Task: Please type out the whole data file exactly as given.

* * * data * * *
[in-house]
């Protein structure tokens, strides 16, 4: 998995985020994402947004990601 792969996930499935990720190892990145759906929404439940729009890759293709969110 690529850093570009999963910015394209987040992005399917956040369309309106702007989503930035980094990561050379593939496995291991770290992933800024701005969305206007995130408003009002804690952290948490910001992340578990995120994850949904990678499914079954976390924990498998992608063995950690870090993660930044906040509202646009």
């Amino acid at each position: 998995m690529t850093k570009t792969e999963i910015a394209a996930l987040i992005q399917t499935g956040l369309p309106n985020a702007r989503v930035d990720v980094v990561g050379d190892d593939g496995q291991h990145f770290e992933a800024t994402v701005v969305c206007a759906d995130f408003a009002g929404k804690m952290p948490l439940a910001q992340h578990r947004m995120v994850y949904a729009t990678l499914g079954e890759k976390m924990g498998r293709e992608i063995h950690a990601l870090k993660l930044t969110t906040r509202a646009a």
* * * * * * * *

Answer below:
[in-house]
């Protein structure tokens, strides 16, 4: 998995985020994402947004990601 792969996930499935990720190892990145759906929404439940729009890759293709969110 690529850093570009999963910015394209987040992005399917956040369309309106702007989503930035980094990561050379593939496995291991770290992933800024701005969305206007995130408003009002804690952290948490910001992340578990995120994850949904990678499914079954976390924990498998992608063995950690870090993660930044906040509202646009």
């Amino acid at each position: 998995m690529t850093k570009t792969e999963i910015a394209a996930l987040i992005q399917t499935g956040l369309p309106n985020a702007r989503v930035d990720v980094v990561g050379d190892d593939g496995q291991h990145f770290e992933a800024t994402v701005v969305c206007a759906d995130f408003a009002g929404k804690m952290p948490l439940a910001q992340h578990r947004m995120v994850y949904a729009t990678l499914g079954e890759k976390m924990g498998r293709e992608i063995h950690a990601l870090k993660l930044t969110t906040r509202a646009a």